By Robina Asido
A Japanese ship is expected to arrive in the country to assist in the oil spill operation in the waters off Oriental Mindoro, a Japanese Embassy official confirmed on Wednesday.
An official from the Japanese Embassy said Shin Nichi Maru, a multi-role vessel of a Japanese marine service company was hired by RDC Reield Marine Service, owner of the sunken tanker Princess Empress to determine its location.
The tanker sank on February 28 carrying 800,000 liters of industrial oil.
The National Disaster Risk Reduction and Management Council (NDRRMC) Situation Report dated March 12 said a total of 13 marine protected areas and 61 tourist attractions in Oriental Mindoro were affected; an estimate of eight kilometers of coastline in the municipality of Caluya in Antique province were affected.
“According to the information from PCG (Philippine Coast Guard), the Shin Nichi Maru loaded with an (remotely operated vehicle) ROV will depart Kagoshima (prefecture in Japan) on March 15 to investigate the status of the sunken ship,” an official from the Japanese Embassy said.
It can be recalled that the Japan Coast Guard deployed its experts and equipment last week to help the PCG in containing the oil spill.
In a briefing with the PCG Incident Management Team in Oriental Mindoro on Monday, the Japan Disaster Relief (JDR) Expert Team which arrived in the country last week shared their observations on the shoreline clean-up operations at Barangay Buhay na Tubig in Pola.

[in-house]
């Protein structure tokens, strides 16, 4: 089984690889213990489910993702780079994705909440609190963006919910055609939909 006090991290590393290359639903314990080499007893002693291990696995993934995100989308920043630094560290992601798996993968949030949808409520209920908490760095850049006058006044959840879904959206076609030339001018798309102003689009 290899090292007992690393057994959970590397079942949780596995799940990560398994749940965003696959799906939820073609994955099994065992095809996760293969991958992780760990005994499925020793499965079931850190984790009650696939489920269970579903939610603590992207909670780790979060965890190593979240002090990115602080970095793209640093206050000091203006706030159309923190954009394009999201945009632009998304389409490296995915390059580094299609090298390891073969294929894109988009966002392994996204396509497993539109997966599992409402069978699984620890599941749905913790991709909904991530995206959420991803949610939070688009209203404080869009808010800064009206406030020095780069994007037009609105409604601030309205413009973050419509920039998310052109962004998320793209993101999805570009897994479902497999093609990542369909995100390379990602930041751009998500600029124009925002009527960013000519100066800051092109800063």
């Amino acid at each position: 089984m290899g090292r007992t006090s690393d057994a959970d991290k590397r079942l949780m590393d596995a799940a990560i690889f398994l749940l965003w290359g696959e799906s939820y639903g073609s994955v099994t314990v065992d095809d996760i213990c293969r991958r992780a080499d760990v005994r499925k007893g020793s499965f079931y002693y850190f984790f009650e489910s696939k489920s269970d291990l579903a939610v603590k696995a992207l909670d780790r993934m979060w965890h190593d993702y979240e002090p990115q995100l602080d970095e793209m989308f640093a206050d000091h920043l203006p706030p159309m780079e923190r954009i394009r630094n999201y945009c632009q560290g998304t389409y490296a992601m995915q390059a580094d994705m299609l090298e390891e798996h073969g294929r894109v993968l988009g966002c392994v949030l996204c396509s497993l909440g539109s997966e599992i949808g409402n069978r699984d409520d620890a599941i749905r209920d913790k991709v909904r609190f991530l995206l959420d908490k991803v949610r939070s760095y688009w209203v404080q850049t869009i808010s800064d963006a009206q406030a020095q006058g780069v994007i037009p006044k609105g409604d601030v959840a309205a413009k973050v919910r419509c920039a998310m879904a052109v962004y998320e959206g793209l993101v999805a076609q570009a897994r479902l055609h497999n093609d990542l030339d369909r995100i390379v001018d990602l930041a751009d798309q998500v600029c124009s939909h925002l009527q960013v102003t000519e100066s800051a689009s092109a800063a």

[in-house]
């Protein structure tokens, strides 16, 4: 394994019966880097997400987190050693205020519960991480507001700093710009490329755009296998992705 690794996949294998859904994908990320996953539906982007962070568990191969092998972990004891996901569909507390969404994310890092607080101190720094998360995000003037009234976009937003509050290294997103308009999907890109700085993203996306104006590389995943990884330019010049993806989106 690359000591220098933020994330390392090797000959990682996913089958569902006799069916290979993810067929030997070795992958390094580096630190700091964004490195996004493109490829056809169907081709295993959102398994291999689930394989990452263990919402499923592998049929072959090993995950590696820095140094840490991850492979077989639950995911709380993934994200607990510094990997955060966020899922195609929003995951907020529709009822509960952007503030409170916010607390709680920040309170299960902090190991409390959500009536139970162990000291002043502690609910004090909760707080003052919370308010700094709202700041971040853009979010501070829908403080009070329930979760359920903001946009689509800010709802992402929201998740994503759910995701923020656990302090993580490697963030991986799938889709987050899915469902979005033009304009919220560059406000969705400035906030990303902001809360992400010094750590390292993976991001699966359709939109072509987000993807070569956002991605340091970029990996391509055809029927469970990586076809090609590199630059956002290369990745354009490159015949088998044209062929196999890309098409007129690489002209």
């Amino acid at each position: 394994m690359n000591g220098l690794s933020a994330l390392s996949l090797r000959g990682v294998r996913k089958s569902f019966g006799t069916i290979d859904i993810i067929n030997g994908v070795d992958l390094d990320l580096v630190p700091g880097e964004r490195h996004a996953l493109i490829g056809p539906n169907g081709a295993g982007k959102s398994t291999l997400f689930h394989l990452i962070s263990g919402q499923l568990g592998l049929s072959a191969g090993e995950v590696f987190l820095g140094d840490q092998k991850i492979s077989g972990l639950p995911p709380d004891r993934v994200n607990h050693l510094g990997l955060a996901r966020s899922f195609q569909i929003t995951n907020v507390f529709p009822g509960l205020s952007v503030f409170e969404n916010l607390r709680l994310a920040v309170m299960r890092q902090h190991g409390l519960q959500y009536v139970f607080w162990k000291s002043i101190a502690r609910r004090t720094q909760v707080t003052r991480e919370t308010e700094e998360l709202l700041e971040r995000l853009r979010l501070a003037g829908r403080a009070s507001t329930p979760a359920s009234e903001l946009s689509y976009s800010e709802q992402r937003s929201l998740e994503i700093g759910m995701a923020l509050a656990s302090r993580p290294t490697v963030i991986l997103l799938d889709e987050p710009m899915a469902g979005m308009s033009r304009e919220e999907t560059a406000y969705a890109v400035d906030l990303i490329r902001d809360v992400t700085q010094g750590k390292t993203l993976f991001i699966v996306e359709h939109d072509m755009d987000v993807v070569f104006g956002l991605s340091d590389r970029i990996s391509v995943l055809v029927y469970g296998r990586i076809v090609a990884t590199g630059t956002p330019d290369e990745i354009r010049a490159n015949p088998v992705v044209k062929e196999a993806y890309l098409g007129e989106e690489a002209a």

“The Japanese experts said the joint clean-up operations have effectively minimized the oil spill’s impact at the coastal barangay. They also reminded the stakeholders to observe the proper handling of collected waste,” the PCG stated.
As of Tuesday, the PCG has collected 700 liters of oily water mixture and six sacks of oil-contaminated materials using M/Tug Lidagat and M/Tug Titan-1.
From March 1 to 14, the PCG collected a total of 5,603 liters of oily water mixture and 50 sacks of oil-contaminated materials during its offshore oil spill response.
For its shoreline response, the PCG recorded “140 sacks of oil-contaminated materials on March 14, resulting in 1,071 sacks and 22 drums of waste collected at 13 affected barangays in Naujan, Bulalacao, and Pola, Oriental Mindoro” from the same period.
According to the NDRRMC, the number of residents who experienced chest pain, headache, dizziness, difficulty of breathing, aggravation of asthma, cough, colds, eye irritation and other illnesses rose to 169 from 122 that were reported by the Department of Health Tuesday.
The NDRRMC said the number of affected population because of the oil spill now reached to 31,497 families or 143,713 people from a total of 122 barangays in Mimaropa and Western Visayas.
Estimated cost of damage to agriculture remained at P3,850,500.
As of March 14, a total of P23.9 million worth of assistance was provided by the Office of Civil Defense, DSWD, local government units, the Department of Health (DOH) and non-government organizations to the affected people in the province. DMS
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